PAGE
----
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IN THE GARDEN: Evening primrose, black-eyed Susan ready and willing to fill large, sunny spaces

by Janet B. Carson April 15, 2023 at 1:31 a.m.
A reader worries that transplanted from the wild black-eyed Susans and evening primrose plants will overrun this flower bed. (Special to the Democrat-Gazette)

Q: I am writing for advice. I live in a rural, farming area in the North-East corner of our state near Jonesboro. Last summer I dug some evening primrose and black-eyed Susans from ditches in the area. I thought both plants were so beautiful! Now, after reading about them I am concerned they will develop into trouble. I originally planted the evening primrose under an oak tree with spiderwort and catmint. When I saw how well it spread, I started harvesting it and planting it on the banks of the gravel road in front of the house. The ditch had recently been cleaned out and I was hoping the evening primrose would help with controlling any erosion. See how the EP are growing over the rock border [the reader sent a photo]? Can I control them by weed-eating or will the runners invade the yard? Will they choke out the spiderwort and catmint (if they are controllable)? I planted the black-eyed Susans in a perennial bed behind the house. I knew they would reseed and thought I could thin as needed/desired, but now I'd like to know if that was a mistake. I know plants perform differently in different areas, but I am hoping you can let me know what you think. Are they controllable or should I eradicate asap? And finally, if the evening primrose needs to be removed, what would you suggest for affordable ditch bank cover?

A: Showy evening primrose is a beautiful pink wildflower but it can be aggressive. I think where you have them, and with the room you have to grow, let them grow. Learn to recognize them and thin accordingly if they start encroaching into other areas. You know the saying, one man's weed, another man's wildflower. While I wouldn't recommend them for a traditional small yard, I think you should be OK as long as you manage them. Same for the Rudbeckia or black-eyed Susans. They are a great perennial and very popular with bees and butterflies. If they begin to spread too much, just thin them out, keeping space for your spiderwort and catmint.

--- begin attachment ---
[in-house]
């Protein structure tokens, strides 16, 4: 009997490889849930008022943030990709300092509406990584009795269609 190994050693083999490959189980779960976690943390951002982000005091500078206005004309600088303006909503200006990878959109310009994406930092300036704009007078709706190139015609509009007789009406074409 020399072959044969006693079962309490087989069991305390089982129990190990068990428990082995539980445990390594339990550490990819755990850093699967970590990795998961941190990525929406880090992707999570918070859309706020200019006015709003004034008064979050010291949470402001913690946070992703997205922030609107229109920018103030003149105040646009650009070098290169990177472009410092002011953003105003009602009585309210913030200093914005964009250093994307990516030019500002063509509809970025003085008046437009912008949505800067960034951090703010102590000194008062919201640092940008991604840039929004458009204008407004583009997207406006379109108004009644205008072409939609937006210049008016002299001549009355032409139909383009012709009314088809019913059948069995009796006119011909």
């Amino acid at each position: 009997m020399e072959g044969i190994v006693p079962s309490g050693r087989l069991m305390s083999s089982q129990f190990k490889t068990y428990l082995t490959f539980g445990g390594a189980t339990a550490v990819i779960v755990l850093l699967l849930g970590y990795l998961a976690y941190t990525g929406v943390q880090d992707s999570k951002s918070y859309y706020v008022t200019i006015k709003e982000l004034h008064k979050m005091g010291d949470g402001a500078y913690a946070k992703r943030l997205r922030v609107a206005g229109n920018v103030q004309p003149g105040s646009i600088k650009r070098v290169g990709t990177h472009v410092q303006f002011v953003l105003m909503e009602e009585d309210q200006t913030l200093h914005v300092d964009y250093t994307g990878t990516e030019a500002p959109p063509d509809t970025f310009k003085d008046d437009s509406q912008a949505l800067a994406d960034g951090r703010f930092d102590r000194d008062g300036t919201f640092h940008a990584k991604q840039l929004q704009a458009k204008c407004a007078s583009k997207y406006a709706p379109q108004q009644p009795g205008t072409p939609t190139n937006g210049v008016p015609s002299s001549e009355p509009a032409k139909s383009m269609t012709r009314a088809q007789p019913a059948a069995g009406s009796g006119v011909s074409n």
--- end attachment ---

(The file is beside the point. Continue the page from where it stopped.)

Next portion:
[Gallery not showing? Click here to see photos: arkansasonline.com/415janet]

Q: Can you help settle a difference of opinion in our household? We have three Eastern red cedars in our yard. In the past, any suckers apparently have been trimmed, maintaining a "clean" lower trunk. Over the past two years, several suckers have started growing. One of us says they should be trimmed so that nutrients are not diverted from reaching the upper branches. The majority vote holder says they should be allowed to grow for the birds. I've included photos to help you weigh in. How should we proceed?

A: The answer is either one you choose. Lower branches are not diverting nutrients from the upper limbs, it is simply a matter of preference — do you want a tree-formed Eastern red cedar, or a bushier form? The choice is yours to make.

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Q: I read your article "In the Garden: Battling bag worms ... ." Was wondering when you recommend spraying trees with BT in Bentonville. The trees were infested last year so want to avoid a problem this year. Thank you for your guidance!

A: I hope you removed as many of the "bags" as you could have this past fall/winter. The insects overwinter inside the bags and emerge the following late spring. While weather conditions do play a factor, typically the larvae emerge in May and begin feeding. As the larvae crawl and feed, they construct the sack or bag around their bodies from the plant they are feeding on, often a juniper or cedar, but they can branch out. These bags protect them from predators and insecticides. They are typically in their crawling/feeding stage for about a month from mid- to late May through June depending on the weather. The key is to apply the insecticides according to label directions once a week from mid-May through June when the bagworms are in their juvenile stage and before the individual bag or sac is constructed. Don't spray the whole yard, just the affected plants. Once you see dried bags in late June or later, the only control is hand-picking.

Retired after 38 years with the University of Arkansas Cooperative Extension Service, Janet Carson ranks among Arkansas' best known horticulture experts. Her blog is at arkansasonline.com/planitjanet. Write to her at P.O. Box 2221, Little Rock, AR 72203 or email jcarson@arkansasonline.com


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